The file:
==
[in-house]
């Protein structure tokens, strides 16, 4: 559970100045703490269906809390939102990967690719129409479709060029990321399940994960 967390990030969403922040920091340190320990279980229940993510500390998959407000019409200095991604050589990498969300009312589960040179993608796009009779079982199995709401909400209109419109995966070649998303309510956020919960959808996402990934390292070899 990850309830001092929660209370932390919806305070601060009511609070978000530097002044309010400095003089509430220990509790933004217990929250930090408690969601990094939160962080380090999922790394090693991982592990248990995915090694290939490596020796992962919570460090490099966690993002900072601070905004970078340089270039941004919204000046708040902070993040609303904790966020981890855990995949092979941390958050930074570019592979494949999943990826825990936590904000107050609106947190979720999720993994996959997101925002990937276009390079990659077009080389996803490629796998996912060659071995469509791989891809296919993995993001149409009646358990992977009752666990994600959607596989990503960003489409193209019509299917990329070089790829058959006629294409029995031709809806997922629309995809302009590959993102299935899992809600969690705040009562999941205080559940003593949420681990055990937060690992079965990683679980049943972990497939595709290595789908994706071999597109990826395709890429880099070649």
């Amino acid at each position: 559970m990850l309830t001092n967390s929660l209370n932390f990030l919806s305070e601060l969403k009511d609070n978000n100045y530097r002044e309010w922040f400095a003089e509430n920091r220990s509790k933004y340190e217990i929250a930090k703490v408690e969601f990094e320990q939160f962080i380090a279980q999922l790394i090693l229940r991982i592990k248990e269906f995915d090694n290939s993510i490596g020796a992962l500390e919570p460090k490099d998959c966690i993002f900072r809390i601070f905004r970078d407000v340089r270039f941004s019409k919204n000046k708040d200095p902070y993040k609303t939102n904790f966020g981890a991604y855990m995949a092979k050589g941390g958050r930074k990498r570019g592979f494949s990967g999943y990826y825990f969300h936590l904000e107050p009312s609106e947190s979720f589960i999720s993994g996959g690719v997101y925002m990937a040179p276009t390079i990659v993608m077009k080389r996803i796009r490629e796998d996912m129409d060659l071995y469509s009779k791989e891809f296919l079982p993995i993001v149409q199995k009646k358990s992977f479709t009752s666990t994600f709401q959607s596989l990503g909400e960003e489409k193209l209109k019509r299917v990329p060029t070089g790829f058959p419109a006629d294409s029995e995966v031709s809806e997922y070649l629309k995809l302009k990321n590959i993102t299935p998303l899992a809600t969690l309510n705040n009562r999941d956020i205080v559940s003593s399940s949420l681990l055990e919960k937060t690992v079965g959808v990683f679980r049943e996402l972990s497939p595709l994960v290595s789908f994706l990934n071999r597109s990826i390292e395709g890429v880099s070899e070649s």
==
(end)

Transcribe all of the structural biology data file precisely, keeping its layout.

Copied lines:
[in-house]
């Protein structure tokens, strides 16, 4: 559970100045703490269906809390939102990967690719129409479709060029990321399940994960 967390990030969403922040920091340190320990279980229940993510500390998959407000019409200095991604050589990498969300009312589960040179993608796009009779079982199995709401909400209109419109995966070649998303309510956020919960959808996402990934390292070899 990850309830001092929660209370932390919806305070601060009511609070978000530097002044309010400095003089509430220990509790933004217990929250930090408690969601990094939160962080380090999922790394090693991982592990248990995915090694290939490596020796992962919570460090490099966690993002900072601070905004970078340089270039941004919204000046708040902070993040609303904790966020981890855990995949092979941390958050930074570019592979494949999943990826825990936590904000107050609106947190979720999720993994996959997101925002990937276009390079990659077009080389996803490629796998996912060659071995469509791989891809296919993995993001149409009646358990992977009752666990994600959607596989990503960003489409193209019509299917990329070089790829058959006629294409029995031709809806997922629309995809302009590959993102299935899992809600969690705040009562999941205080559940003593949420681990055990937060690992079965990683679980049943972990497939595709290595789908994706071999597109990826395709890429880099070649």
């Amino acid at each position: 559970m990850l309830t001092n967390s929660l209370n932390f990030l919806s305070e601060l969403k009511d609070n978000n100045y530097r002044e309010w922040f400095a003089e509430n920091r220990s509790k933004y340190e217990i929250a930090k703490v408690e969601f990094e320990q939160f962080i380090a279980q999922l790394i090693l229940r991982i592990k248990e269906f995915d090694n290939s993510i490596g020796a992962l500390e919570p460090k490099d998959c966690i993002f900072r809390i601070f905004r970078d407000v340089r270039f941004s019409k919204n000046k708040d200095p902070y993040k609303t939102n904790f966020g981890a991604y855990m995949a092979k050589g941390g958050r930074k990498r570019g592979f494949s990967g999943y990826y825990f969300h936590l904000e107050p009312s609106e947190s979720f589960i999720s993994g996959g690719v997101y925002m990937a040179p276009t390079i990659v993608m077009k080389r996803i796009r490629e796998d996912m129409d060659l071995y469509s009779k791989e891809f296919l079982p993995i993001v149409q199995k009646k358990s992977f479709t009752s666990t994600f709401q959607s596989l990503g909400e960003e489409k193209l209109k019509r299917v990329p060029t070089g790829f058959p419109a006629d294409s029995e995966v031709s809806e997922y070649l629309k995809l302009k990321n590959i993102t299935p998303l899992a809600t969690l309510n705040n009562r999941d956020i205080v559940s003593s399940s949420l681990l055990e919960k937060t690992v079965g959808v990683f679980r049943e996402l972990s497939p595709l994960v290595s789908f994706l990934n071999r597109s990826i390292e395709g890429v880099s070899e070649s």